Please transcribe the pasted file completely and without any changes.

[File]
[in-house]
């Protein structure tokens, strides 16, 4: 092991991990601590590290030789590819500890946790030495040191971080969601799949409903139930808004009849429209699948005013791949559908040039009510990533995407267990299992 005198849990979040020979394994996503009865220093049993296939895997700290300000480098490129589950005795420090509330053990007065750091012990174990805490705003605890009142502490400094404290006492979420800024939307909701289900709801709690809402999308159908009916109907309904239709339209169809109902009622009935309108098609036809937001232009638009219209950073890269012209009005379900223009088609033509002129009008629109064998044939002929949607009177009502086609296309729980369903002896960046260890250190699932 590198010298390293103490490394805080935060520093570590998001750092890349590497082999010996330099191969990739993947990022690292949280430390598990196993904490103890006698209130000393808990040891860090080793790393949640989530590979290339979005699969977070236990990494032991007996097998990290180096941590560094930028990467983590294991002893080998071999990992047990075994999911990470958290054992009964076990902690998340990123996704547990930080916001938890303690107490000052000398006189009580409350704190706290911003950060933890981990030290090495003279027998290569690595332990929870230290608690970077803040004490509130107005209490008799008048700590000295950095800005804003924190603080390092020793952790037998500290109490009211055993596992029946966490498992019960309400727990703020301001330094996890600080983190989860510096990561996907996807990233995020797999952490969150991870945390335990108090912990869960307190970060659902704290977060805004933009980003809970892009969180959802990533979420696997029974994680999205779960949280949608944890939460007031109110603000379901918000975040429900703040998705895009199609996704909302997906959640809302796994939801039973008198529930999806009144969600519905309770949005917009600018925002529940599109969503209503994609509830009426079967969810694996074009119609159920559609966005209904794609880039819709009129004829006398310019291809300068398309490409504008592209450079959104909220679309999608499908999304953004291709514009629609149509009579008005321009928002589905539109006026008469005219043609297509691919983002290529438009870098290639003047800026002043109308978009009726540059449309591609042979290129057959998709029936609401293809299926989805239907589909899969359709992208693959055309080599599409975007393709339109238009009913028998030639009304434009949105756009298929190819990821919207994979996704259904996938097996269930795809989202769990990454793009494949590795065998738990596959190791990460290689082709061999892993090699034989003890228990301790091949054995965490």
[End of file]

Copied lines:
[in-house]
């Protein structure tokens, strides 16, 4: 092991991990601590590290030789590819500890946790030495040191971080969601799949409903139930808004009849429209699948005013791949559908040039009510990533995407267990299992 005198849990979040020979394994996503009865220093049993296939895997700290300000480098490129589950005795420090509330053990007065750091012990174990805490705003605890009142502490400094404290006492979420800024939307909701289900709801709690809402999308159908009916109907309904239709339209169809109902009622009935309108098609036809937001232009638009219209950073890269012209009005379900223009088609033509002129009008629109064998044939002929949607009177009502086609296309729980369903002896960046260890250190699932 590198010298390293103490490394805080935060520093570590998001750092890349590497082999010996330099191969990739993947990022690292949280430390598990196993904490103890006698209130000393808990040891860090080793790393949640989530590979290339979005699969977070236990990494032991007996097998990290180096941590560094930028990467983590294991002893080998071999990992047990075994999911990470958290054992009964076990902690998340990123996704547990930080916001938890303690107490000052000398006189009580409350704190706290911003950060933890981990030290090495003279027998290569690595332990929870230290608690970077803040004490509130107005209490008799008048700590000295950095800005804003924190603080390092020793952790037998500290109490009211055993596992029946966490498992019960309400727990703020301001330094996890600080983190989860510096990561996907996807990233995020797999952490969150991870945390335990108090912990869960307190970060659902704290977060805004933009980003809970892009969180959802990533979420696997029974994680999205779960949280949608944890939460007031109110603000379901918000975040429900703040998705895009199609996704909302997906959640809302796994939801039973008198529930999806009144969600519905309770949005917009600018925002529940599109969503209503994609509830009426079967969810694996074009119609159920559609966005209904794609880039819709009129004829006398310019291809300068398309490409504008592209450079959104909220679309999608499908999304953004291709514009629609149509009579008005321009928002589905539109006026008469005219043609297509691919983002290529438009870098290639003047800026002043109308978009009726540059449309591609042979290129057959998709029936609401293809299926989805239907589909899969359709992208693959055309080599599409975007393709339109238009009913028998030639009304434009949105756009298929190819990821919207994979996704259904996938097996269930795809989202769990990454793009494949590795065998738990596959190791990460290689082709061999892993090699034989003890228990301790091949054995965490």